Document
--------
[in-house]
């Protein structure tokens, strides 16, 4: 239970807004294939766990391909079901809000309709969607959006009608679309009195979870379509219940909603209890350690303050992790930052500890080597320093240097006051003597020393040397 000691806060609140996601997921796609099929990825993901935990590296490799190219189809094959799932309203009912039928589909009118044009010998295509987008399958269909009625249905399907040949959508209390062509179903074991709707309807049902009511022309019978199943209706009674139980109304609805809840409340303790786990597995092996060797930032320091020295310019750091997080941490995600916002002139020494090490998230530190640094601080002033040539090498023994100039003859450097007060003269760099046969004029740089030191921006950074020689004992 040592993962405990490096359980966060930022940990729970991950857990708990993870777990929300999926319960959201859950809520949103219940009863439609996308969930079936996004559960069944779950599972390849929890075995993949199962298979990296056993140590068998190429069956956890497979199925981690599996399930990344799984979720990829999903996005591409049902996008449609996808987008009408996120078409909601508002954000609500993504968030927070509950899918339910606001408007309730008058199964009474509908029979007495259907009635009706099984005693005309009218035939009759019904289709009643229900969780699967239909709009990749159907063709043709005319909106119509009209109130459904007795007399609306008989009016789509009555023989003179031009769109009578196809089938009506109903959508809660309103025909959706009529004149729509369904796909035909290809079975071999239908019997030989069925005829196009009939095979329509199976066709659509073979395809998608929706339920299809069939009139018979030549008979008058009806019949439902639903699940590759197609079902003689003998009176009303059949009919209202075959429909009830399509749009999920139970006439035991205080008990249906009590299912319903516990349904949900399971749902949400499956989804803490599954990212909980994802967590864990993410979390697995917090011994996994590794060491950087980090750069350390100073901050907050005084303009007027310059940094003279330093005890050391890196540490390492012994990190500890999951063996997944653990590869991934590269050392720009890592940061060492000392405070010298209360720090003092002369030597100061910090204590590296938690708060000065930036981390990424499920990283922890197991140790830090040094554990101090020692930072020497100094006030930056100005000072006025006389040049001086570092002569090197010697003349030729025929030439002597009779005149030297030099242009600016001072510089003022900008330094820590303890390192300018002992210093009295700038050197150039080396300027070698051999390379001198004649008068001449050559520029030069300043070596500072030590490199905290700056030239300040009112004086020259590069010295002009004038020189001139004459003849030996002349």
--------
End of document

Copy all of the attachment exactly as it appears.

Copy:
[in-house]
């Protein structure tokens, strides 16, 4: 239970807004294939766990391909079901809000309709969607959006009608679309009195979870379509219940909603209890350690303050992790930052500890080597320093240097006051003597020393040397 000691806060609140996601997921796609099929990825993901935990590296490799190219189809094959799932309203009912039928589909009118044009010998295509987008399958269909009625249905399907040949959508209390062509179903074991709707309807049902009511022309019978199943209706009674139980109304609805809840409340303790786990597995092996060797930032320091020295310019750091997080941490995600916002002139020494090490998230530190640094601080002033040539090498023994100039003859450097007060003269760099046969004029740089030191921006950074020689004992 040592993962405990490096359980966060930022940990729970991950857990708990993870777990929300999926319960959201859950809520949103219940009863439609996308969930079936996004559960069944779950599972390849929890075995993949199962298979990296056993140590068998190429069956956890497979199925981690599996399930990344799984979720990829999903996005591409049902996008449609996808987008009408996120078409909601508002954000609500993504968030927070509950899918339910606001408007309730008058199964009474509908029979007495259907009635009706099984005693005309009218035939009759019904289709009643229900969780699967239909709009990749159907063709043709005319909106119509009209109130459904007795007399609306008989009016789509009555023989003179031009769109009578196809089938009506109903959508809660309103025909959706009529004149729509369904796909035909290809079975071999239908019997030989069925005829196009009939095979329509199976066709659509073979395809998608929706339920299809069939009139018979030549008979008058009806019949439902639903699940590759197609079902003689003998009176009303059949009919209202075959429909009830399509749009999920139970006439035991205080008990249906009590299912319903516990349904949900399971749902949400499956989804803490599954990212909980994802967590864990993410979390697995917090011994996994590794060491950087980090750069350390100073901050907050005084303009007027310059940094003279330093005890050391890196540490390492012994990190500890999951063996997944653990590869991934590269050392720009890592940061060492000392405070010298209360720090003092002369030597100061910090204590590296938690708060000065930036981390990424499920990283922890197991140790830090040094554990101090020692930072020497100094006030930056100005000072006025006389040049001086570092002569090197010697003349030729025929030439002597009779005149030297030099242009600016001072510089003022900008330094820590303890390192300018002992210093009295700038050197150039080396300027070698051999390379001198004649008068001449050559520029030069300043070596500072030590490199905290700056030239300040009112004086020259590069010295002009004038020189001139004459003849030996002349």